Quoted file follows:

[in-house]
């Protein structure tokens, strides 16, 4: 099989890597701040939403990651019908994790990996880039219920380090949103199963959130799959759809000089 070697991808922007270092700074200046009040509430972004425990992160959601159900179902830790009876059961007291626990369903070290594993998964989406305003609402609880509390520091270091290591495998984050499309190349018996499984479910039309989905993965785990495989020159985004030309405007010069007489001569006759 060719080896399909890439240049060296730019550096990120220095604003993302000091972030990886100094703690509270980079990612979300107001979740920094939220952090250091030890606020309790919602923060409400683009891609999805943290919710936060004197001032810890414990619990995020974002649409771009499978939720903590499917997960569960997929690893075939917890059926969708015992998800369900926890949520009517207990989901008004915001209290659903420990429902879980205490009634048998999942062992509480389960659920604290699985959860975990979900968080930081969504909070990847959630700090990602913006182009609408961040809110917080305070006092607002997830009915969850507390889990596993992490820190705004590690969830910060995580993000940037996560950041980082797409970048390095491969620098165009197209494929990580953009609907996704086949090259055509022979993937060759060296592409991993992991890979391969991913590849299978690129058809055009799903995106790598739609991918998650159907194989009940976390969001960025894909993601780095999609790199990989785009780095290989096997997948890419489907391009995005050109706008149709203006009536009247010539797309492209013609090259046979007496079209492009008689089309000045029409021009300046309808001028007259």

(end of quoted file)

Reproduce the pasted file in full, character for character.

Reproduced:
[in-house]
């Protein structure tokens, strides 16, 4: 099989890597701040939403990651019908994790990996880039219920380090949103199963959130799959759809000089 070697991808922007270092700074200046009040509430972004425990992160959601159900179902830790009876059961007291626990369903070290594993998964989406305003609402609880509390520091270091290591495998984050499309190349018996499984479910039309989905993965785990495989020159985004030309405007010069007489001569006759 060719080896399909890439240049060296730019550096990120220095604003993302000091972030990886100094703690509270980079990612979300107001979740920094939220952090250091030890606020309790919602923060409400683009891609999805943290919710936060004197001032810890414990619990995020974002649409771009499978939720903590499917997960569960997929690893075939917890059926969708015992998800369900926890949520009517207990989901008004915001209290659903420990429902879980205490009634048998999942062992509480389960659920604290699985959860975990979900968080930081969504909070990847959630700090990602913006182009609408961040809110917080305070006092607002997830009915969850507390889990596993992490820190705004590690969830910060995580993000940037996560950041980082797409970048390095491969620098165009197209494929990580953009609907996704086949090259055509022979993937060759060296592409991993992991890979391969991913590849299978690129058809055009799903995106790598739609991918998650159907194989009940976390969001960025894909993601780095999609790199990989785009780095290989096997997948890419489907391009995005050109706008149709203006009536009247010539797309492209013609090259046979007496079209492009008689089309000045029409021009300046309808001028007259």